How to help someone who is bereaved
Bereavement is something that we will all face and I often get asked by friends, colleagues and organisations, how they should support someone who is bereaved. While there are no hard and fast rules, the following suggestions may be helpful.
1. Careful and patient listening is a great way to support your friend or colleague. Listening enables you to really understand what the loss means to the bereaved, and how they feel about it.
2. Recognise that grief is unique. It is very easy to make assumptions about the impact of the death based on projections of your own experience. However, every person's experience is different and you can't judge the grief of others based on your own losses. While you may like to share your own experiences of death with friends or colleagues, always give them the space to explore and acknowledge their own reality.
3. Be patient. A common problem I hear in my counselling practice relates to the few opportunities for bereaved people to talk about their feelings. As time passes beyond the moment of the death and the funeral, bereaved people experience fewer and fewer opportunities to express their emotions. Grief is not time bound and your friend may need support for some time. I hear many bereaved clients lament the pressure to "move on" and "get over it".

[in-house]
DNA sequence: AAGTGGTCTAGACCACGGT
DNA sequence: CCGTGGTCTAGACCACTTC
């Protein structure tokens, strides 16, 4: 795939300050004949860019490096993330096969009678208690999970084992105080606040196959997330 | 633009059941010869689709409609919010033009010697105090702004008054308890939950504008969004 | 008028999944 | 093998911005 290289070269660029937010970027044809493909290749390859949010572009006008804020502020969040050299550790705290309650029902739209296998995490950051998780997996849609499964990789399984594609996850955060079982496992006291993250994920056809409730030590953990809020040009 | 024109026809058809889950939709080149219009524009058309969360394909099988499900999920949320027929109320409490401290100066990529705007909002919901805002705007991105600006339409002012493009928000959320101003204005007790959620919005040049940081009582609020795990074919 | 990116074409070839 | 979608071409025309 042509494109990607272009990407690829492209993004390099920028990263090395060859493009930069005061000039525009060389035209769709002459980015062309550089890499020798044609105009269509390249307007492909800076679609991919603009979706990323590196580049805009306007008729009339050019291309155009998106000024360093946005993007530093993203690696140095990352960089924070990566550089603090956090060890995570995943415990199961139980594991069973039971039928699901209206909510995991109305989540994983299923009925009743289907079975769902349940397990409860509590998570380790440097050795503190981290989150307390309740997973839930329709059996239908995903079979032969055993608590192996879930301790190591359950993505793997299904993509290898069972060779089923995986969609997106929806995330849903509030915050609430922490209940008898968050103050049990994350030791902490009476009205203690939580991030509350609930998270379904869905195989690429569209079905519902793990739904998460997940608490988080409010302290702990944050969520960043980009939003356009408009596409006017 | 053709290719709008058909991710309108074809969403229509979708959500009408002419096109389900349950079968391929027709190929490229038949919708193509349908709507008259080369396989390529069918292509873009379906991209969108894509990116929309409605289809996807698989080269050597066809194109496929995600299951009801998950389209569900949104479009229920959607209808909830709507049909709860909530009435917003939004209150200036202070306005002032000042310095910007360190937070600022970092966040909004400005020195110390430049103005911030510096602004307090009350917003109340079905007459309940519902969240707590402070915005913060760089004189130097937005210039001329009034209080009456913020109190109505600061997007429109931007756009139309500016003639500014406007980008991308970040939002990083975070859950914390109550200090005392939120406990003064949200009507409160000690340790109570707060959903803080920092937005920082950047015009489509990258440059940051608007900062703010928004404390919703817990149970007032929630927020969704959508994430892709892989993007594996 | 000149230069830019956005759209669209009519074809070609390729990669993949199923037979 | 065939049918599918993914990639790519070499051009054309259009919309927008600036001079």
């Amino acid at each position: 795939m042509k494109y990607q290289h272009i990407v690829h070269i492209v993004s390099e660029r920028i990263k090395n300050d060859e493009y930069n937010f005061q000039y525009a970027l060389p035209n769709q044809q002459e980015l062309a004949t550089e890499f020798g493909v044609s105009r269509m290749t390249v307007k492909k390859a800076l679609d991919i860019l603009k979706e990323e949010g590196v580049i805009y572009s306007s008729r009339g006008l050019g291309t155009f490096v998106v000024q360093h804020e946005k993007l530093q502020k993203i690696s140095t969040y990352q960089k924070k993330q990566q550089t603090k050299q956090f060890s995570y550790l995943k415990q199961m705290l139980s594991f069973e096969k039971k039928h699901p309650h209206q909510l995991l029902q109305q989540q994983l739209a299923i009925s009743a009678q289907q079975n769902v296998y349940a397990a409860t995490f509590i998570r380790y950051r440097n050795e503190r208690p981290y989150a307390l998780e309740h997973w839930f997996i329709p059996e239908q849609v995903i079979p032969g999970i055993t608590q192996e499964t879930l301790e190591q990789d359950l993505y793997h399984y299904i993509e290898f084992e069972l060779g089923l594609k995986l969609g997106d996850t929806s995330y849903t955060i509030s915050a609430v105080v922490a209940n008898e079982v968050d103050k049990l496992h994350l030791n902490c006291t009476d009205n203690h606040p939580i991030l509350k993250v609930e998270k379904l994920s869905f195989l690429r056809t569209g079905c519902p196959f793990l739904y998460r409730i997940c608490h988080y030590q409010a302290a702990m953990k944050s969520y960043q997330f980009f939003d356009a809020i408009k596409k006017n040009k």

4. Learn about death and grief. Don't judge yourself too harshly and forgive yourself for making mistakes. As a society, we are not always comfortable in speaking about death, but you can access some great forums and services online if you do need support. Learning about grief will equip you to support your colleagues and loved ones. Developing a language around death can be helpful in all sorts of ways.
If you are experiencing bereavement yourself, you may like to research bereavement counselling services in your area to get the best support. Hopefully, your GP can refer you to a local bereavement service where you can access specialised counselling. There are also terrific online services for those people who prefer telephone or online counselling.